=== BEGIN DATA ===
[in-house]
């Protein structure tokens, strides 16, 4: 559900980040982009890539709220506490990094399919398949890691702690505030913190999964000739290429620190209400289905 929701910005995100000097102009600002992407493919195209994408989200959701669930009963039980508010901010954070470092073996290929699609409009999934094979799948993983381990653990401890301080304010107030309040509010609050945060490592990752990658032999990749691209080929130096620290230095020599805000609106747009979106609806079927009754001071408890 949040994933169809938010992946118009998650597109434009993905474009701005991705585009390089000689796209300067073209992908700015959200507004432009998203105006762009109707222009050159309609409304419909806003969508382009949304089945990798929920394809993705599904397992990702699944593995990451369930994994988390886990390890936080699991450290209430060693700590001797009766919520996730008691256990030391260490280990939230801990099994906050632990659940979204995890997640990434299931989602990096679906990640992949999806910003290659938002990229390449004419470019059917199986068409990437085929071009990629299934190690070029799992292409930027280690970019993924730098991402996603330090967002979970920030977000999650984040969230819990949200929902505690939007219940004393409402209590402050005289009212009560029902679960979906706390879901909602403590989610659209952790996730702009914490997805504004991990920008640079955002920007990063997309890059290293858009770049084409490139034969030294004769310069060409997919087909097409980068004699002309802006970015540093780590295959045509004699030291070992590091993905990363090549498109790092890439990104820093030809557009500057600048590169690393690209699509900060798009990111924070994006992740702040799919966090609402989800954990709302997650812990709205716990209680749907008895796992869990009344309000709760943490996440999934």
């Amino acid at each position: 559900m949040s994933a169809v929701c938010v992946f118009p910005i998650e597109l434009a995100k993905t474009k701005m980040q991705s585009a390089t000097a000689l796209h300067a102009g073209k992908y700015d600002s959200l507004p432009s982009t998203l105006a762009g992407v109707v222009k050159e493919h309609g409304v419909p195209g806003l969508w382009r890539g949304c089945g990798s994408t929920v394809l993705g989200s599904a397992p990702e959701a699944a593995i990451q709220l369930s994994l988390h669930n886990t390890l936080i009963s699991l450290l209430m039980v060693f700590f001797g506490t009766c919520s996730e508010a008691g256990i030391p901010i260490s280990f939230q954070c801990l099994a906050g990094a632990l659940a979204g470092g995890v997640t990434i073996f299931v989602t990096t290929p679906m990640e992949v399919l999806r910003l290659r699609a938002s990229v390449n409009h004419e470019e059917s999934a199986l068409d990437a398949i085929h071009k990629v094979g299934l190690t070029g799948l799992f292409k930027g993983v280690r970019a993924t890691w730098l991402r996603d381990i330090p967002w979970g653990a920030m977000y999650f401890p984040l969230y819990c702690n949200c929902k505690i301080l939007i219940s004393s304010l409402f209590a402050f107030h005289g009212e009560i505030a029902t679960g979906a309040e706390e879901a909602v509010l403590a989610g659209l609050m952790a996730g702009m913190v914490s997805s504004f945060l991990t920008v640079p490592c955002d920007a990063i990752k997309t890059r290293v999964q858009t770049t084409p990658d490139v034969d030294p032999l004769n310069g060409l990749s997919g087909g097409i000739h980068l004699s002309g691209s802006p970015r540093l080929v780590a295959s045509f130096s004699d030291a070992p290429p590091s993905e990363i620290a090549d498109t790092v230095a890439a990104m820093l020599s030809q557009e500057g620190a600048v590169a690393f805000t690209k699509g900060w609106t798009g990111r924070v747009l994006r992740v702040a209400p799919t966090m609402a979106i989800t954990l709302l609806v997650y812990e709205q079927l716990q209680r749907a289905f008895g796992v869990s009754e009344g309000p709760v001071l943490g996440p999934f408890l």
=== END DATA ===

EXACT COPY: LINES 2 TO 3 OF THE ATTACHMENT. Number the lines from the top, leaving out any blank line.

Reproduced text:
């Protein structure tokens, strides 16, 4: 559900980040982009890539709220506490990094399919398949890691702690505030913190999964000739290429620190209400289905 929701910005995100000097102009600002992407493919195209994408989200959701669930009963039980508010901010954070470092073996290929699609409009999934094979799948993983381990653990401890301080304010107030309040509010609050945060490592990752990658032999990749691209080929130096620290230095020599805000609106747009979106609806079927009754001071408890 949040994933169809938010992946118009998650597109434009993905474009701005991705585009390089000689796209300067073209992908700015959200507004432009998203105006762009109707222009050159309609409304419909806003969508382009949304089945990798929920394809993705599904397992990702699944593995990451369930994994988390886990390890936080699991450290209430060693700590001797009766919520996730008691256990030391260490280990939230801990099994906050632990659940979204995890997640990434299931989602990096679906990640992949999806910003290659938002990229390449004419470019059917199986068409990437085929071009990629299934190690070029799992292409930027280690970019993924730098991402996603330090967002979970920030977000999650984040969230819990949200929902505690939007219940004393409402209590402050005289009212009560029902679960979906706390879901909602403590989610659209952790996730702009914490997805504004991990920008640079955002920007990063997309890059290293858009770049084409490139034969030294004769310069060409997919087909097409980068004699002309802006970015540093780590295959045509004699030291070992590091993905990363090549498109790092890439990104820093030809557009500057600048590169690393690209699509900060798009990111924070994006992740702040799919966090609402989800954990709302997650812990709205716990209680749907008895796992869990009344309000709760943490996440999934």
């Amino acid at each position: 559900m949040s994933a169809v929701c938010v992946f118009p910005i998650e597109l434009a995100k993905t474009k701005m980040q991705s585009a390089t000097a000689l796209h300067a102009g073209k992908y700015d600002s959200l507004p432009s982009t998203l105006a762009g992407v109707v222009k050159e493919h309609g409304v419909p195209g806003l969508w382009r890539g949304c089945g990798s994408t929920v394809l993705g989200s599904a397992p990702e959701a699944a593995i990451q709220l369930s994994l988390h669930n886990t390890l936080i009963s699991l450290l209430m039980v060693f700590f001797g506490t009766c919520s996730e508010a008691g256990i030391p901010i260490s280990f939230q954070c801990l099994a906050g990094a632990l659940a979204g470092g995890v997640t990434i073996f299931v989602t990096t290929p679906m990640e992949v399919l999806r910003l290659r699609a938002s990229v390449n409009h004419e470019e059917s999934a199986l068409d990437a398949i085929h071009k990629v094979g299934l190690t070029g799948l799992f292409k930027g993983v280690r970019a993924t890691w730098l991402r996603d381990i330090p967002w979970g653990a920030m977000y999650f401890p984040l969230y819990c702690n949200c929902k505690i301080l939007i219940s004393s304010l409402f209590a402050f107030h005289g009212e009560i505030a029902t679960g979906a309040e706390e879901a909602v509010l403590a989610g659209l609050m952790a996730g702009m913190v914490s997805s504004f945060l991990t920008v640079p490592c955002d920007a990063i990752k997309t890059r290293v999964q858009t770049t084409p990658d490139v034969d030294p032999l004769n310069g060409l990749s997919g087909g097409i000739h980068l004699s002309g691209s802006p970015r540093l080929v780590a295959s045509f130096s004699d030291a070992p290429p590091s993905e990363i620290a090549d498109t790092v230095a890439a990104m820093l020599s030809q557009e500057g620190a600048v590169a690393f805000t690209k699509g900060w609106t798009g990111r924070v747009l994006r992740v702040a209400p799919t966090m609402a979106i989800t954990l709302l609806v997650y812990e709205q079927l716990q209680r749907a289905f008895g796992v869990s009754e009344g309000p709760v001071l943490g996440p999934f408890l």